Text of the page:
Fredo Arias-King, former advisor to Mexican President Vicente Fox, describes long-standing conditions in Mexico:

Mexicans are kind and hardworking, with a legendary hospitality, and unlike some European nations, harbor little popular ambitions to impose models or ideologies on others. However, Mexicans are seemingly unable to produce anything but corrupt and tyrannical rulers, oftentimes even accepting them as the norm, unaffected by allegations of graft or abuse. Mexico, and Latin American societies in general, seem to suffer from what an observer called “moral relativism,” accepting the “natural progress” of the political class rather than challenging it, and also appearing more susceptible to “miracle solutions” and demagogic political appeals. Mexican intellectuals speak of the corrosive effects of Mexican culture on the institutions needed to make democracy work, and surveys reveal that most of the population accepts and expects corruption from the political class. A sociological study conducted throughout the region found that Latin Americans are indeed highly susceptible to clientelismo, or partaking in patron-client relations, and that Mexico was high even by regional standards.

The expectation of corruption back home is why many Mexicans desire to come here. But ingrained prejudices are difficult to overcome. Even victims often imitate their oppressors. And thus it seems reasonable to surmise that the patron-client relationship, instilled for generations, is the lens in which some Mexicans view the state. Through such a lens, exploiting a federal subsidy is at worst a morally neutral activity necessary for survival.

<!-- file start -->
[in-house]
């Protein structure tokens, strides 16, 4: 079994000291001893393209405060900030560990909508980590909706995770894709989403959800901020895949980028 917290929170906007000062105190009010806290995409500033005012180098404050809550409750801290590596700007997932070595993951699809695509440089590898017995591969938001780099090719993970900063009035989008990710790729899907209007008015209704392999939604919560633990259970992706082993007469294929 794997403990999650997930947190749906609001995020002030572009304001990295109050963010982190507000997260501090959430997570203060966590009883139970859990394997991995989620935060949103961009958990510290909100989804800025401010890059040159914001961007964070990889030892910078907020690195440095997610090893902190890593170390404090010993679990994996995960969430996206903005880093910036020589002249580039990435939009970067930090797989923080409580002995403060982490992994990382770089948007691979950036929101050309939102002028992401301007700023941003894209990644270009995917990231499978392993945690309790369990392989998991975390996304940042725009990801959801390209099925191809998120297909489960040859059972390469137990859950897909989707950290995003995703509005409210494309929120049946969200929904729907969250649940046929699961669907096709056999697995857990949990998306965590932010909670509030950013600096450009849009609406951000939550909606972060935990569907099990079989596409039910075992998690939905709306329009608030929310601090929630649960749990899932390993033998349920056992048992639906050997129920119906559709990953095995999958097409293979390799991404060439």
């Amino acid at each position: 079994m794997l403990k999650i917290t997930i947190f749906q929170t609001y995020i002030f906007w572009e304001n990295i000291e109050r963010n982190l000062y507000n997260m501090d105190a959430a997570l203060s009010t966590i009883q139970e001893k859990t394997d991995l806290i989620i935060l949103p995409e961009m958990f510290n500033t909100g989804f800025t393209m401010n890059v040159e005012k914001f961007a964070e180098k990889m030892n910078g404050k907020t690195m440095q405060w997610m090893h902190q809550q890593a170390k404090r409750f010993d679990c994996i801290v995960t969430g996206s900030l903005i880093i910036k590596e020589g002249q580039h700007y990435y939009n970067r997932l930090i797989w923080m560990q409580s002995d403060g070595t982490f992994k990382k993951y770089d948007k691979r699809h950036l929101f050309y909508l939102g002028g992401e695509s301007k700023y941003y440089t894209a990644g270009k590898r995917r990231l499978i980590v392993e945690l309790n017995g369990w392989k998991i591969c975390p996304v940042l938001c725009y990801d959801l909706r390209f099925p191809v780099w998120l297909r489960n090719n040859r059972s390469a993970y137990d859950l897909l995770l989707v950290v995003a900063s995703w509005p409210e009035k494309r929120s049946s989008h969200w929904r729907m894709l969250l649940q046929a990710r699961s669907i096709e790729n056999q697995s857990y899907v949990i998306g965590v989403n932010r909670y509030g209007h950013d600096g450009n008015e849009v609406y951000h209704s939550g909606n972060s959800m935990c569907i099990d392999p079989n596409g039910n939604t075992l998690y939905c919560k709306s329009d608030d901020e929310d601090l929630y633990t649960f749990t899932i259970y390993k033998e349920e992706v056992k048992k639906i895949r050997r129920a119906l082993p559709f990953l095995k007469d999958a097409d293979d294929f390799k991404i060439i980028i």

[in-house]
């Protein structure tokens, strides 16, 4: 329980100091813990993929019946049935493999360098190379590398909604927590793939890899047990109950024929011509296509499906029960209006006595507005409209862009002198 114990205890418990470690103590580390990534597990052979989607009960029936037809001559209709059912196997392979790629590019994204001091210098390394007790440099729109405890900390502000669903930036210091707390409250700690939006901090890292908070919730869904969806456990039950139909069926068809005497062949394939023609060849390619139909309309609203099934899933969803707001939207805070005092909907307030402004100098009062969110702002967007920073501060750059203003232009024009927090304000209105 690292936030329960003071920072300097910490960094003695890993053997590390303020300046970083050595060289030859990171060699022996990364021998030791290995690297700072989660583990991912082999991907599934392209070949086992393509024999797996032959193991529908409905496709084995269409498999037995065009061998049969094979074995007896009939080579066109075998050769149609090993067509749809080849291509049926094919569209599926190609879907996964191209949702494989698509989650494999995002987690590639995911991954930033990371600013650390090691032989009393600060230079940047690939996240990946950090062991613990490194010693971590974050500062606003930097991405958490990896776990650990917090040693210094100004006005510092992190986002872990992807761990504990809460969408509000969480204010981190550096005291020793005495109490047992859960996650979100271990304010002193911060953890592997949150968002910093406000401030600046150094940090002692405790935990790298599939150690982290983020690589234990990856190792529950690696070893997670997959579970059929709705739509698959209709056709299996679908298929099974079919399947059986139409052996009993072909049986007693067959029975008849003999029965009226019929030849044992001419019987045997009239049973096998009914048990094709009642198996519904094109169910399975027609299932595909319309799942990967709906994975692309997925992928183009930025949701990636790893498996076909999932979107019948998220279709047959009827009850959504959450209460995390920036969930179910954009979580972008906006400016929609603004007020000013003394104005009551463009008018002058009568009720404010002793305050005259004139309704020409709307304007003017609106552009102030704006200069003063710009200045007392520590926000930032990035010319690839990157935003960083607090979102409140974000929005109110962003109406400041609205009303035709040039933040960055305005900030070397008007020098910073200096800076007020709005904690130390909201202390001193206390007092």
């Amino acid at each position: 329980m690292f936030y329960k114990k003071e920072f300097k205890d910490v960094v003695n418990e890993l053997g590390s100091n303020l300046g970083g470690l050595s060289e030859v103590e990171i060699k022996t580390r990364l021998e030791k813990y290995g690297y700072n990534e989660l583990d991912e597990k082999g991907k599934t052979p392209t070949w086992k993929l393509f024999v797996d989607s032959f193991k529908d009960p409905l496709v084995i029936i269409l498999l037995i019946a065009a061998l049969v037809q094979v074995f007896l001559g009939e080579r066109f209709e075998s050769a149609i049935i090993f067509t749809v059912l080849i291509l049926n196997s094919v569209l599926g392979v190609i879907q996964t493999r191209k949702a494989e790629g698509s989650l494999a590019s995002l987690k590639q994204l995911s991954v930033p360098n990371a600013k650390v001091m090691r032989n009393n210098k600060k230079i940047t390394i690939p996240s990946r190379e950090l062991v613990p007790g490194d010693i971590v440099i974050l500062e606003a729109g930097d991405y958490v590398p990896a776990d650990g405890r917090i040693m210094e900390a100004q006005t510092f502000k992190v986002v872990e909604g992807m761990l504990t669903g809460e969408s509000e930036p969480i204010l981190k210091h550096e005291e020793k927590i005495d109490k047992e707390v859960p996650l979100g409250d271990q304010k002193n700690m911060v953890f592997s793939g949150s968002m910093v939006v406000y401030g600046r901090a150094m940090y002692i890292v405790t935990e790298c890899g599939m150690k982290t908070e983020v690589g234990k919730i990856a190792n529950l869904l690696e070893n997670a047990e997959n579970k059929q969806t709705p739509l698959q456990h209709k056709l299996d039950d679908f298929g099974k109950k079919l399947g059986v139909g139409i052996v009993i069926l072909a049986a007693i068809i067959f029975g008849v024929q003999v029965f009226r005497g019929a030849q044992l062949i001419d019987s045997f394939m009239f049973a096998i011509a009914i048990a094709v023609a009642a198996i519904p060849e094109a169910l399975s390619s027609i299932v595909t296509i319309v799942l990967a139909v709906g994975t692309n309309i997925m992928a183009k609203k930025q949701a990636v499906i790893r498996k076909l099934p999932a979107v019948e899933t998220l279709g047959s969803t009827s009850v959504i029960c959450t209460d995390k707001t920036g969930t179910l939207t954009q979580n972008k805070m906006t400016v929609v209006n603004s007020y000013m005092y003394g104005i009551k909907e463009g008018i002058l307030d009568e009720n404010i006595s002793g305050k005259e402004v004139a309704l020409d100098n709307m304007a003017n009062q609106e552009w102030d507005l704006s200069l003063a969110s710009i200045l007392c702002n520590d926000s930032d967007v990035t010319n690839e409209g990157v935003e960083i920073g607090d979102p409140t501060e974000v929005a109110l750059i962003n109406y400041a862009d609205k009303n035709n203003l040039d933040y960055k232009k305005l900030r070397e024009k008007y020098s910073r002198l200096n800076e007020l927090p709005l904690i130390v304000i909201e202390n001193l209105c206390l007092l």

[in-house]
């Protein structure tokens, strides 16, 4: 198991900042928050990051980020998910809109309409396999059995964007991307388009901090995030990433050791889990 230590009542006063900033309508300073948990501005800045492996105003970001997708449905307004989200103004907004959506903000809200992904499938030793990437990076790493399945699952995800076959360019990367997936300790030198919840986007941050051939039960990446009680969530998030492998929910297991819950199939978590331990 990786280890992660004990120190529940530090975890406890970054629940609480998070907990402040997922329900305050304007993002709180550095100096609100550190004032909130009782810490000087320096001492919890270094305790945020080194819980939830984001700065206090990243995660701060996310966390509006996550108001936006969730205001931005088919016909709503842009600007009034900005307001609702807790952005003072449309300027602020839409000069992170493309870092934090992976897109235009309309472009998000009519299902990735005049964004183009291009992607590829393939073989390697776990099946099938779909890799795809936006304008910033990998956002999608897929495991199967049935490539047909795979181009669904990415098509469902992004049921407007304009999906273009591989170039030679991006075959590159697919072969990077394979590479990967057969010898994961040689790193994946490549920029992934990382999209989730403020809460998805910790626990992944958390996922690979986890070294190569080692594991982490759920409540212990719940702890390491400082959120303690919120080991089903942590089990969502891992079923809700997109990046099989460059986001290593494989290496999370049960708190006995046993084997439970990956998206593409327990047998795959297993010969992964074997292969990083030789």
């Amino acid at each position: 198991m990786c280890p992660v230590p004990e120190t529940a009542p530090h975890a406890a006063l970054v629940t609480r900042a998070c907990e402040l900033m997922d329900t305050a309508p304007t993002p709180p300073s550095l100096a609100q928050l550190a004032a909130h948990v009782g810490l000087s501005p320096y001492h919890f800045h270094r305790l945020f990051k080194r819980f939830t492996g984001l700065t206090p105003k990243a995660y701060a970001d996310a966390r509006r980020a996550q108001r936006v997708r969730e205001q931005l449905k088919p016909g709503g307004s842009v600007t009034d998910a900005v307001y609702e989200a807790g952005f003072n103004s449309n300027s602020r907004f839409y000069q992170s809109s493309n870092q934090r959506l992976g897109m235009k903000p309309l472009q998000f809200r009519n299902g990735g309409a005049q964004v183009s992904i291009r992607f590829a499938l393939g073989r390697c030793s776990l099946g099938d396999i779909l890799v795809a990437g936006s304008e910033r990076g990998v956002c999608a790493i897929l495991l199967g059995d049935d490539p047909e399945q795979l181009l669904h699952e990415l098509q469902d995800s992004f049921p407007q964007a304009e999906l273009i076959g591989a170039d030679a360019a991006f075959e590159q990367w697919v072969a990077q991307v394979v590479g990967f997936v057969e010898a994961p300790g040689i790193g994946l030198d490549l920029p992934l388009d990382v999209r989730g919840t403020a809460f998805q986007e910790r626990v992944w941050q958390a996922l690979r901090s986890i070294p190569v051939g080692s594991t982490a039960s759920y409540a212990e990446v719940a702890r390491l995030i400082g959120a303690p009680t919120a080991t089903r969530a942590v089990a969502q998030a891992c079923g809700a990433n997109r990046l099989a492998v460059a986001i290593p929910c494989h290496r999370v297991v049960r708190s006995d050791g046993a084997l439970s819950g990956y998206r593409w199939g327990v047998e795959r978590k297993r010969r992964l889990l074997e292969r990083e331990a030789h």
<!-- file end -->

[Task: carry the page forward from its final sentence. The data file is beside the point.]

Mr. Arias-King predicts that this phenomenon will slowly alter our institutions: “In the end, the result of mass Latin American immigration will not likely present the stark choice of democracy versus non-democracy for the United States, but the quality of democracy may indeed be affected.”
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The Cosmic Race

The National Council of La Raza has just wrapped up its annual conference in Chicago. While I think Tom Tancredo was engaging in hyperbole when he described La Raza as “a Latino KKK without the hoods or the nooses” (that describes instead MEChA and the Brown Berets), there’s more to the comparison than people might realize.

La Raza’s attempt to explain away their name as meaning “the people” or “the community” instead of “the race” notes correctly, and approvingly, that the phrase was coined by former Mexican secretary of education Jose Vasconcelos in the 1920s as “La Raza Cosmica.” But maybe they didn’t look closely enough at the theoretical underpinnings of the concept. Here’s what Guillermo Lux and Maurilio Vigil wrote about it in Aztlan: Essays on the Chicano Homeland:

The concept of La Raza can be traced to the ideas and writings of Jose Vasconcelos, the Mexican theorist who developed the theory of la raza cosmica (the cosmic or super race) at least partially as a minority reaction to the Nordic notions of racial superiority. Vasconelos developed a systematic theory which argued that climatic and geographic conditions and mixture of Spanish and Indian races created a superior race. The concept of La Raza connotes that the mestizo is a distinct race and not Caucasian, as is technically the case.

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He’s Just Not That Into You

Schadenfreude alert: “Obama loses immigration allies; Activists picket, feel betrayed by administration policies.” Actually, though, I’m sure Rahm Emanuel chuckles appreciatively anytime the lefties accuse the White House of being too tough on immigration